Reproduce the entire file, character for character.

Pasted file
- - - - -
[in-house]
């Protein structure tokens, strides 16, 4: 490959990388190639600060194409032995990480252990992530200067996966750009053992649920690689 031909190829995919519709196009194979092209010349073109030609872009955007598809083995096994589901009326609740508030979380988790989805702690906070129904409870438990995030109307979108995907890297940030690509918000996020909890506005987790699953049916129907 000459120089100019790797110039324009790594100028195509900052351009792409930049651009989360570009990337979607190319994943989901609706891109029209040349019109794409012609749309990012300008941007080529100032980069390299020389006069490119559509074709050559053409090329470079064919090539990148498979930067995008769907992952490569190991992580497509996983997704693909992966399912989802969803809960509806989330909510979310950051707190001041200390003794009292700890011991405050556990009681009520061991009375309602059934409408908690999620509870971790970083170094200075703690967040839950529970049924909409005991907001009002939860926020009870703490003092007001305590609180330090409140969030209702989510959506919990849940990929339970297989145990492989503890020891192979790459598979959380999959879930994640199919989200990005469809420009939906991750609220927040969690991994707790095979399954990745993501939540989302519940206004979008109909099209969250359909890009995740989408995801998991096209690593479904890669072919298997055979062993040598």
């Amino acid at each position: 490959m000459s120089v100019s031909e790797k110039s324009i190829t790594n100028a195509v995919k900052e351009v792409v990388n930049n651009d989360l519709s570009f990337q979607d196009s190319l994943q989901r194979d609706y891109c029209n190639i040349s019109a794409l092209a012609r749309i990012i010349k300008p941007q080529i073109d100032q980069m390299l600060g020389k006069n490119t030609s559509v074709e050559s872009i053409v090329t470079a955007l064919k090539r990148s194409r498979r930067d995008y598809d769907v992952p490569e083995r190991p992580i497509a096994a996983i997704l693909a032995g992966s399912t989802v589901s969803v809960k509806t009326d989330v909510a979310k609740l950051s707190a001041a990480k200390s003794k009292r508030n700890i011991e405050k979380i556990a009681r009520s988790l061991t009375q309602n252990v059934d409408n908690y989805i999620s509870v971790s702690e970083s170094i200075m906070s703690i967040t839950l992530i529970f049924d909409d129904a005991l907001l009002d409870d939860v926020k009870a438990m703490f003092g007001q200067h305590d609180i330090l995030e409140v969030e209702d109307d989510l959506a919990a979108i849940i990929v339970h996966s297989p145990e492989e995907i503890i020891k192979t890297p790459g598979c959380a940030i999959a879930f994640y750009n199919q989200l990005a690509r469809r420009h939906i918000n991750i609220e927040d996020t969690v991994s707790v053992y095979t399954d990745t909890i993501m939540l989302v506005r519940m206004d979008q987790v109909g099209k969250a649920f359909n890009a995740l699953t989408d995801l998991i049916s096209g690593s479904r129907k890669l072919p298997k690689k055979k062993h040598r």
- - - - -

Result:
[in-house]
């Protein structure tokens, strides 16, 4: 490959990388190639600060194409032995990480252990992530200067996966750009053992649920690689 031909190829995919519709196009194979092209010349073109030609872009955007598809083995096994589901009326609740508030979380988790989805702690906070129904409870438990995030109307979108995907890297940030690509918000996020909890506005987790699953049916129907 000459120089100019790797110039324009790594100028195509900052351009792409930049651009989360570009990337979607190319994943989901609706891109029209040349019109794409012609749309990012300008941007080529100032980069390299020389006069490119559509074709050559053409090329470079064919090539990148498979930067995008769907992952490569190991992580497509996983997704693909992966399912989802969803809960509806989330909510979310950051707190001041200390003794009292700890011991405050556990009681009520061991009375309602059934409408908690999620509870971790970083170094200075703690967040839950529970049924909409005991907001009002939860926020009870703490003092007001305590609180330090409140969030209702989510959506919990849940990929339970297989145990492989503890020891192979790459598979959380999959879930994640199919989200990005469809420009939906991750609220927040969690991994707790095979399954990745993501939540989302519940206004979008109909099209969250359909890009995740989408995801998991096209690593479904890669072919298997055979062993040598």
């Amino acid at each position: 490959m000459s120089v100019s031909e790797k110039s324009i190829t790594n100028a195509v995919k900052e351009v792409v990388n930049n651009d989360l519709s570009f990337q979607d196009s190319l994943q989901r194979d609706y891109c029209n190639i040349s019109a794409l092209a012609r749309i990012i010349k300008p941007q080529i073109d100032q980069m390299l600060g020389k006069n490119t030609s559509v074709e050559s872009i053409v090329t470079a955007l064919k090539r990148s194409r498979r930067d995008y598809d769907v992952p490569e083995r190991p992580i497509a096994a996983i997704l693909a032995g992966s399912t989802v589901s969803v809960k509806t009326d989330v909510a979310k609740l950051s707190a001041a990480k200390s003794k009292r508030n700890i011991e405050k979380i556990a009681r009520s988790l061991t009375q309602n252990v059934d409408n908690y989805i999620s509870v971790s702690e970083s170094i200075m906070s703690i967040t839950l992530i529970f049924d909409d129904a005991l907001l009002d409870d939860v926020k009870a438990m703490f003092g007001q200067h305590d609180i330090l995030e409140v969030e209702d109307d989510l959506a919990a979108i849940i990929v339970h996966s297989p145990e492989e995907i503890i020891k192979t890297p790459g598979c959380a940030i999959a879930f994640y750009n199919q989200l990005a690509r469809r420009h939906i918000n991750i609220e927040d996020t969690v991994s707790v053992y095979t399954d990745t909890i993501m939540l989302v506005r519940m206004d979008q987790v109909g099209k969250a649920f359909n890009a995740l699953t989408d995801l998991i049916s096209g690593s479904r129907k890669l072919p298997k690689k055979k062993h040598r």